Editor's Note (The View From Here)
The Pendulum Swings
- By Deborah P. Moore
- April 1st, 2015
For as long as I have been involved in education I have listened to the people say there is a need for educational reform. In my opinion it is not about reform, it is about transformation and the perpetual swing of a pendulum. For example:
Sustainability. In 1970 we celebrated the first Earth Day. Schools, colleges and communities demonstrated in favor of environmental reform. An executive order signed by then President Nixon was the start of the Environmental Protection Agency (EPA), an agency whose purpose it was to protect human health and the environment. Twenty years later the U.S. Green Building Council (USGBC) was founded to promote sustainability in how buildings are designed, constructed and operated, and the Leadership in Energy and Environmental Design (LEED) rating system was developed. Students across the country were once again front and center in support of sustainability. Fast forward to today’s news stories, and questions are being raised as to the “real” costs:benefit analysis of going green.
Science and Technology. In 1957 Sputnik was launched by Russia. Shortly thereafter, lawmakers began calling for a greater emphasis on science and math. In 1958 Washington passed the National Defense Education Act and more than $1 billion was infused into this “new” science curriculum. As important as this was at the time, the buzz soon died down. Fast-forward to the 2000s when global rankings, the economy and workforce development took center stage, and there was a renewed emphasis on what we now called S.T.E.M. While jobs are the desired outcome, our ability to fill those jobs is tied to education. Today we are hearing S.T.E.A.M., not S.T.E.M., as the value of the arts is seen in enhancing creativity and innovation. Unfortunately, while we believe that students need the ability to think critically, problem solve and collaborate to succeed, the focus on S.T.E.M./S.T.E.A.M. appears to be driven by outside factors — jobs, and the idea that the U.S. has fallen “behind” — factors that are likely to change and once again diminish the importance of S.T.E.M. education.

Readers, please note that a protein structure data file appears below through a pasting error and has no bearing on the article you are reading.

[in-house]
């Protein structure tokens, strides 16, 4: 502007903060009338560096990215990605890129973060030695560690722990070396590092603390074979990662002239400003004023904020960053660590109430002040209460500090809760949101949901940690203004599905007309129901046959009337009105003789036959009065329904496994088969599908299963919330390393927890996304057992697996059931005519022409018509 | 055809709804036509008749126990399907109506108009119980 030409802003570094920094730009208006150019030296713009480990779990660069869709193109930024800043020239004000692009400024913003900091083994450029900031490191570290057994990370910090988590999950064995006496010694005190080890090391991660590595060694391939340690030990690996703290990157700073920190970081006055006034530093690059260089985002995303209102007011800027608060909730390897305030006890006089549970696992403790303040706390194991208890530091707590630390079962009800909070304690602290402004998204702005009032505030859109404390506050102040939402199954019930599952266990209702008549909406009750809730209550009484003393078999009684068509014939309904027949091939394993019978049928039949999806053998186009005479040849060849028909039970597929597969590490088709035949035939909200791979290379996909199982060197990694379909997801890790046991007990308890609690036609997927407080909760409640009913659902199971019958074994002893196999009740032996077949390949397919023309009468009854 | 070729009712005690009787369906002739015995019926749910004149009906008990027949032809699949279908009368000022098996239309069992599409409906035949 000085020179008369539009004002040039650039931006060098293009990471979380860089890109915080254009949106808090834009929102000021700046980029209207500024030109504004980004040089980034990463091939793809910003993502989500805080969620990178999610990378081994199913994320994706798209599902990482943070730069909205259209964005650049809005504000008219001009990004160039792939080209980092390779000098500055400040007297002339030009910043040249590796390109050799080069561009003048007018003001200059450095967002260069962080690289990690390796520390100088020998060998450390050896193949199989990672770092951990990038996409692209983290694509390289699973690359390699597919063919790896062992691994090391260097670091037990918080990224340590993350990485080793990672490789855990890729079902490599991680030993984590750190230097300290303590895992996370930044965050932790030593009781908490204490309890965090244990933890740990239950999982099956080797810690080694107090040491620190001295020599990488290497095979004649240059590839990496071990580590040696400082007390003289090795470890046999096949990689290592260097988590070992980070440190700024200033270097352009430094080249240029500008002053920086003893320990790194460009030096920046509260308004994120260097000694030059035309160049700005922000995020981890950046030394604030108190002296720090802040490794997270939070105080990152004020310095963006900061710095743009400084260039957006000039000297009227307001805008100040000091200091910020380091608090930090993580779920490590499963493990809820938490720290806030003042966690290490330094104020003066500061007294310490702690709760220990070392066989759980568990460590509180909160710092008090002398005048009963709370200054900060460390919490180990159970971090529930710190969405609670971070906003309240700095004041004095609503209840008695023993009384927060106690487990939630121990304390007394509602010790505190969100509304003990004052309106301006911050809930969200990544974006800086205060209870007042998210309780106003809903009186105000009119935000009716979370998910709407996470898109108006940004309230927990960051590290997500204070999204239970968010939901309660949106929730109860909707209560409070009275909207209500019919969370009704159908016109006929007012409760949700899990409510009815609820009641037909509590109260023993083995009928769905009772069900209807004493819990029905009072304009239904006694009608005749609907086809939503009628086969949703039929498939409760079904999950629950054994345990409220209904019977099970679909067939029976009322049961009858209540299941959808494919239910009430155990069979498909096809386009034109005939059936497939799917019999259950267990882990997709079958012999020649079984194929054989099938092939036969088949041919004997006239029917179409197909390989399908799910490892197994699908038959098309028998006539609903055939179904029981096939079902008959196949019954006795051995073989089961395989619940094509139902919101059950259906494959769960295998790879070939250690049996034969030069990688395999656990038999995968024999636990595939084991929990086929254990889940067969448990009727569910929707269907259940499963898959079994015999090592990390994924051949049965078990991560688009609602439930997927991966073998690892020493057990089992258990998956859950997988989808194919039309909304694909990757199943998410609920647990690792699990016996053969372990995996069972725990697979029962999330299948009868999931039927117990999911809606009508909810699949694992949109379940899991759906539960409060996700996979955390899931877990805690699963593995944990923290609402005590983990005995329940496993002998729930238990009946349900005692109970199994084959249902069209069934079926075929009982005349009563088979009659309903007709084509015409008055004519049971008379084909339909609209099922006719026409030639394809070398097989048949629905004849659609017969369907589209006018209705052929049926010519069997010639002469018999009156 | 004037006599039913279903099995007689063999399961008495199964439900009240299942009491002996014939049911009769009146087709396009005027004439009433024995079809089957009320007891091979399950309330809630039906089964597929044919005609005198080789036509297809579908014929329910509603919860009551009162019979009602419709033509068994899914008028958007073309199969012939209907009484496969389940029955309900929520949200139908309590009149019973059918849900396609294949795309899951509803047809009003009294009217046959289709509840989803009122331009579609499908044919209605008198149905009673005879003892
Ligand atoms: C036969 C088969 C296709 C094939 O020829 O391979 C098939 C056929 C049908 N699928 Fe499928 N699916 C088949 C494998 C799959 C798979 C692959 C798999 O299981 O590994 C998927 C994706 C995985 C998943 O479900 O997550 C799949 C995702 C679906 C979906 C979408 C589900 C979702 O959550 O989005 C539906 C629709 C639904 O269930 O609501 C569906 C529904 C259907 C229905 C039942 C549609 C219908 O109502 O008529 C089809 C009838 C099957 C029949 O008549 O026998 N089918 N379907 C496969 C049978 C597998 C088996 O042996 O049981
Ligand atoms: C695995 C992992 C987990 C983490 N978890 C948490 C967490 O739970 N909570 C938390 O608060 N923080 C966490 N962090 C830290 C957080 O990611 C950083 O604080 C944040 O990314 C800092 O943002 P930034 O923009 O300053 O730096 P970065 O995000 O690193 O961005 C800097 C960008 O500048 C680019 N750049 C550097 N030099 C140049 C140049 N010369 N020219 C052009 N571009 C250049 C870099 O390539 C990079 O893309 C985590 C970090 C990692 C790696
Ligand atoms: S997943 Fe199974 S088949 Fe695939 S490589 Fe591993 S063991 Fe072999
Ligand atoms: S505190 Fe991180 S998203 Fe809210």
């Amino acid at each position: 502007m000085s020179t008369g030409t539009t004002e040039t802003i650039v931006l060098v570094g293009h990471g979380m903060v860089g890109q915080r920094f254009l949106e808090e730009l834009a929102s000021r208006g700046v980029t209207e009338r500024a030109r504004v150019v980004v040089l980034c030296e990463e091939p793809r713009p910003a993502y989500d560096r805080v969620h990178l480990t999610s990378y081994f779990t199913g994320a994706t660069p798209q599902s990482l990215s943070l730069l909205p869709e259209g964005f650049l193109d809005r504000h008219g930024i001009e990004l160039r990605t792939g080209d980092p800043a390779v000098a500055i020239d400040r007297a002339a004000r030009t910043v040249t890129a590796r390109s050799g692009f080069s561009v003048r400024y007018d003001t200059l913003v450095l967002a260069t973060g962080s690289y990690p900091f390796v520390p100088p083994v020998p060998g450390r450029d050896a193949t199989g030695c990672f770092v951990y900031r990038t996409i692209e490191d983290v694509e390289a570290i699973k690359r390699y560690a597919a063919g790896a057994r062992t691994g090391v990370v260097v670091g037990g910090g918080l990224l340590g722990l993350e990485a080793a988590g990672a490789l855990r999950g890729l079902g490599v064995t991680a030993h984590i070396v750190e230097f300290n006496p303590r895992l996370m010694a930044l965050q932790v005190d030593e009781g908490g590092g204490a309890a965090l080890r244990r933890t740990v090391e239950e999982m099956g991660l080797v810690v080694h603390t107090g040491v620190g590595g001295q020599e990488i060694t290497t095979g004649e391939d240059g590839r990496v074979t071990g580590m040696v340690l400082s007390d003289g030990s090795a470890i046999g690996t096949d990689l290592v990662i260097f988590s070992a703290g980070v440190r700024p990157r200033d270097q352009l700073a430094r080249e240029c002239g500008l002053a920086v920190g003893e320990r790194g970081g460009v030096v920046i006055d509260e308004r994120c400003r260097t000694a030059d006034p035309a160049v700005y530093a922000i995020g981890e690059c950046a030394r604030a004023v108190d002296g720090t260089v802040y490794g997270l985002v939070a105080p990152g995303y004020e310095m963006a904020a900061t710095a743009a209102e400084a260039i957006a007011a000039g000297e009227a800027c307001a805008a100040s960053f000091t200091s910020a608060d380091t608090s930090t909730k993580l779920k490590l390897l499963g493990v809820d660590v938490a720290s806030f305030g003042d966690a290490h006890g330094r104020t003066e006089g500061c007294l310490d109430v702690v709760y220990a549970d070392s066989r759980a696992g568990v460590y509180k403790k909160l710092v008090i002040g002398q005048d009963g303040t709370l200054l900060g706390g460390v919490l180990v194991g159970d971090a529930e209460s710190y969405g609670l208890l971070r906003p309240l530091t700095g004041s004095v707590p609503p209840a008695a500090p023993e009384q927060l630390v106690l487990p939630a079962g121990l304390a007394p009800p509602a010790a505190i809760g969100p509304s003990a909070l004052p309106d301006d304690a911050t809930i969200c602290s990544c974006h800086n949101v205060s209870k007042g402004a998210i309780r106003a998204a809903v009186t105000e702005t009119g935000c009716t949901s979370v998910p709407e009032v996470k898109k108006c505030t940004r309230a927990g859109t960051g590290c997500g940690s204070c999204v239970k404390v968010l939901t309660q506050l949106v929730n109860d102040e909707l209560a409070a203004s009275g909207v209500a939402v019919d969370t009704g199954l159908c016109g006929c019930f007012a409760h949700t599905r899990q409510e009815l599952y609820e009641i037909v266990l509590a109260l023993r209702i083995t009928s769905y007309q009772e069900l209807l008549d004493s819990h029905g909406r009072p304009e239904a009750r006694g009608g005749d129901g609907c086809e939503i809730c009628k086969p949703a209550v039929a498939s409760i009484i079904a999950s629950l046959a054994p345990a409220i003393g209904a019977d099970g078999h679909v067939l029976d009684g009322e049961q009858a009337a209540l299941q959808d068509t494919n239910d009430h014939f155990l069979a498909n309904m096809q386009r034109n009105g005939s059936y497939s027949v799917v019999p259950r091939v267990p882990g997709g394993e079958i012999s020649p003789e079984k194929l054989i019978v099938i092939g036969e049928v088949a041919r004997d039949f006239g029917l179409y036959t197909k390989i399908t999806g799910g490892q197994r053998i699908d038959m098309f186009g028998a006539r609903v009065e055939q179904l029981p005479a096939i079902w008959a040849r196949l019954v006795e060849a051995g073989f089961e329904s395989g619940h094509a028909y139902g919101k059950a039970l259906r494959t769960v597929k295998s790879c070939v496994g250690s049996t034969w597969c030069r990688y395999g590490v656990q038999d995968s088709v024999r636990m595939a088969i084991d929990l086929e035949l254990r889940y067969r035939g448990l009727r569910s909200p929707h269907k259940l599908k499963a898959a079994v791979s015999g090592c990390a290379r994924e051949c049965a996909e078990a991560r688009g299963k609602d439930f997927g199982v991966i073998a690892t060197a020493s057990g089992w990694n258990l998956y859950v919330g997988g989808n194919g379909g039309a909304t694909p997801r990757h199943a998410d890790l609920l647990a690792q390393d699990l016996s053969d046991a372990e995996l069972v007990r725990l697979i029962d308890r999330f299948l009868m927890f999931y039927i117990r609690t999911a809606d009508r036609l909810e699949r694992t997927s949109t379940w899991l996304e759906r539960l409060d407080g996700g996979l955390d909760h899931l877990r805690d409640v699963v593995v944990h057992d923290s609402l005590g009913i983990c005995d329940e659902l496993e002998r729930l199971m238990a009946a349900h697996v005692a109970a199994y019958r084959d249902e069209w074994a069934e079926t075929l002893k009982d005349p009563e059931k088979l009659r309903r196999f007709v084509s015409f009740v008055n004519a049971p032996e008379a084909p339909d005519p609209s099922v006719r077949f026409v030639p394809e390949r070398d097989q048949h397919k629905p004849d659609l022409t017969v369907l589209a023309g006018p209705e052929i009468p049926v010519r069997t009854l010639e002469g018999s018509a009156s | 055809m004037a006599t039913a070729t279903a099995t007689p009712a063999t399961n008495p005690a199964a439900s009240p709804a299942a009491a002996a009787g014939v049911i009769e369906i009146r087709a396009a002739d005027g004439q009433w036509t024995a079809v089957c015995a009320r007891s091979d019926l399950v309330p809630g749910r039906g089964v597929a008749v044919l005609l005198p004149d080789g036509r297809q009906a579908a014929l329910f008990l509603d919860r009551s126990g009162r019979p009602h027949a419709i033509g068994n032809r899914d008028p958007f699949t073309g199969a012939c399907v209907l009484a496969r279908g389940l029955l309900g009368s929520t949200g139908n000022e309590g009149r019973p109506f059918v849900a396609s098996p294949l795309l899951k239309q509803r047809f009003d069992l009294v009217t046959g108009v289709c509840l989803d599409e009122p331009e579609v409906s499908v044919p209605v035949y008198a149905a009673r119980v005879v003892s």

A Perfect World. Things will continue to change and the pendulum will continue to swing. In my version of a perfect world, transformation would include social norms that focused on civility, personal responsibility, productivity and a return to the work ethic that built this great country. When coupled with a good education, no matter the current focus, we would have the potential to be unstoppable!
This article originally appeared in the April 2015 issue of College Planning & Management.